RALEIGH, N.C. – The son of Republican congressional candidate Mark Harris said Wednesday that he had warned his father several times that he believed that a political officer placed at the center of an investigation for voter fraud had already used illegal tactics to win votes.
John Harris, currently an American lawyer in Raleigh, said he informed his father, in conversations and emails, that he thought Leslie McCrae Dowless was "suspicious" and appeared to have illegally collected postal ballots in 2016 while he was working for another Republican candidate in North Carolina. 9th district of Congress.
Young Harris, 29, said he had advised his father when he planned to use Dowless to run his mail-in voting program during the 2018 congressional race. expressed similar concerns to Andy Yates, the campaign's chief strategist. Mark Harris hired Dowless despite his son's concerns, which he expressed from the spring of 2017.
At one point in his testimony, John Harris's voice broke and his father cried.
"I thought what he was doing was illegal and I was right," said John Harris about Dowless. He added, "I had no reason to believe that my father really knew it, or that my mother or any other campaigner knew of it. I think Dowless told them he was not doing it that way and they believed him. "
Harris's dramatic testimony refuted the claims of his father, a 52-year-old evangelical minister, and Yates, who testified nearly eight hours earlier on Thursday that they did not know everyone was aware that Dowless would break the law. The investigators also shared an email between father and son in which the youngest Harris had written: "A good test is to find out if you are comfortable with the complete process that he uses and who is broadcast on news. "
John Harris's report ended on the third day of testimony before the North Carolina Elections Council, which this week is hearing evidence of whether an alleged vote-altering ploy has undermined the outcome. in the 9th district, where Harris leads Democrat Dan McCready to 905 votes. in unofficial statements. The district stretches along the border between South Carolina, Charlotte and rural eastern North Carolina.
The election, the country's last indecisive Congress race, has been in limbo since November, when the board of directors refused to certify a winner and launched an investigation. The decision of the council of accreditation or the calling of new elections will wait at least another day, the former Harris to open his testimony Thursday morning.
Young Harris told the council on Wednesday that he had started studying ballot counts in the 9th district in June 2016, when his father lost the Republican primary to Robert Pittenger, who was then in power. . In the tiny Bladen County, Harris and Pittenger had drastically lost the vote among postal voters for the benefit of a third candidate, Todd Johnson, who had hired Dowless to manage his absentee program.
John Harris explained that he had searched the numbers and found that the ballot papers posted for Johnson had arrived "in batches" in the county electoral offices – which he said suggested that they had been illegally collected by the agents of the campaign. In North Carolina, collecting and returning another elector's ballot is a crime. Harris said that he had then spoken to his father about his suspicions.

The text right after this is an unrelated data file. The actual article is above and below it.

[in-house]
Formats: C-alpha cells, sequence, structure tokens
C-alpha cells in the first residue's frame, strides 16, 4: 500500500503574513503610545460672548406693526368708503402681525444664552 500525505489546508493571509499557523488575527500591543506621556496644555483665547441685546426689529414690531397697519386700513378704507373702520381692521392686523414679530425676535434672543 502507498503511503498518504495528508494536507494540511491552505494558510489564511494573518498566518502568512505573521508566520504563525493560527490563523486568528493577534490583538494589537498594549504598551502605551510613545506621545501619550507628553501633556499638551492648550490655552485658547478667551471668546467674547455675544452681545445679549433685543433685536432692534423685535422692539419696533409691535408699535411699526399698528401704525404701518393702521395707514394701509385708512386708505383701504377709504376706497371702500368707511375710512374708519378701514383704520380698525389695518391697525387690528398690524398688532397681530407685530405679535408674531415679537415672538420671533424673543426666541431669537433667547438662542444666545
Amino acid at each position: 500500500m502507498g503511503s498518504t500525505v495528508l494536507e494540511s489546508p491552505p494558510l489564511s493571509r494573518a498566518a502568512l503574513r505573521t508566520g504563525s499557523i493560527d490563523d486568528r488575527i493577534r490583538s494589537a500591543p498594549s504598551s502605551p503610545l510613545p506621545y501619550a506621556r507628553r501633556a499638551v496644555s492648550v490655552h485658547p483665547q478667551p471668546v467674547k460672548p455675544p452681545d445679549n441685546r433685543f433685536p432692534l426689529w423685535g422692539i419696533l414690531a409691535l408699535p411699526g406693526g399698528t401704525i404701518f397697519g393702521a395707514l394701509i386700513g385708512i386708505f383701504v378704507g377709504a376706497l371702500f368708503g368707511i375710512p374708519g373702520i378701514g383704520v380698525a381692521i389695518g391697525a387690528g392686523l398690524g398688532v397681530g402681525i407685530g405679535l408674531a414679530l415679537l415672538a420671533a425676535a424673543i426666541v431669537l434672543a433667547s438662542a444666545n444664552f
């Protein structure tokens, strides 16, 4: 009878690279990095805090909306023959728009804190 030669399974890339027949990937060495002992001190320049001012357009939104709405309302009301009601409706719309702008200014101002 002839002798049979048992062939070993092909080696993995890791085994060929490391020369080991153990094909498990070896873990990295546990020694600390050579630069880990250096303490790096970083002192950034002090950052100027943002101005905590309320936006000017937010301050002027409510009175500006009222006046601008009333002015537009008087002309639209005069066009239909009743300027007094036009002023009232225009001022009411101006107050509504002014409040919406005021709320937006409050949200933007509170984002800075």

Dowless, 63, a native of Bladen County who refused to testify this week not to incriminate himself, is accused of having done so in the 2018 cycle – hiring a team workers to collect, sign, falsify and illegally ballot papers.
Yates and Harris denied knowledge of these alleged tactics. But in another 2016 email posted on Wednesday, both Harrises discussed this year's anomalies, as well as the irony that Dowless had filed a complaint with election officials that Democrats would have used similar tactics in Bladen County.
"I imagine that he did not like the Dems doing business!" Writes the elder Harris.
In a television interview in early January, Mark Harris told Spectrum News in Raleigh that information, including one in the Washington Post that he was warned of Dowless's alleged tactics, was false.
In his testimony on Wednesday, the young Harris also questioned the account of Yates, whose political consulting firm, Red Dome Group, had paid Dowless on behalf of the campaign.
John Harris said that he was surprised to hear of the little control exercised by Yates to make sure that Dowless was rendering the services for which he was being paid. He was also surprised to hear Yates say he was shocked to learn of Dowless's alleged tactics once the investigation opened in November.
"Mr. Yates said he was shocked and disturbed by the testimony," said Younger Harris. "I was disturbed.
Harris said that after warning Yates of Dowless, "Andy assured me," Yes, we will make sure that he will do what he says he's going to do. " . "
But in his testimony on Tuesday and Wednesday, Yates described an arrangement in which there was little control or responsibility for Dowless's activities. For example, he asked for a payment for submitting many more ballot request forms – a legal activity – than the documents submitted later were actually submitted.
John Harris emphasized his belief that his parents did not know about Dowless's alleged tactics, but he also acknowledged in heartbreaking testimony that they "wanted" to believe in Dowless – perhaps against their better judgment.
Young Harris asked the Elections Committee if he could make some concluding remarks once the lawyers had finished their interrogations.
"I love my father and I love my mother," he said. "I certainly have no vendetta against them, no family account to settle. I think they made mistakes in this process and that they certainly did things differently from what I would have done them. "
Harris has also criticized both parties for working harder to protect their political interests than for protecting the integrity of the electoral process.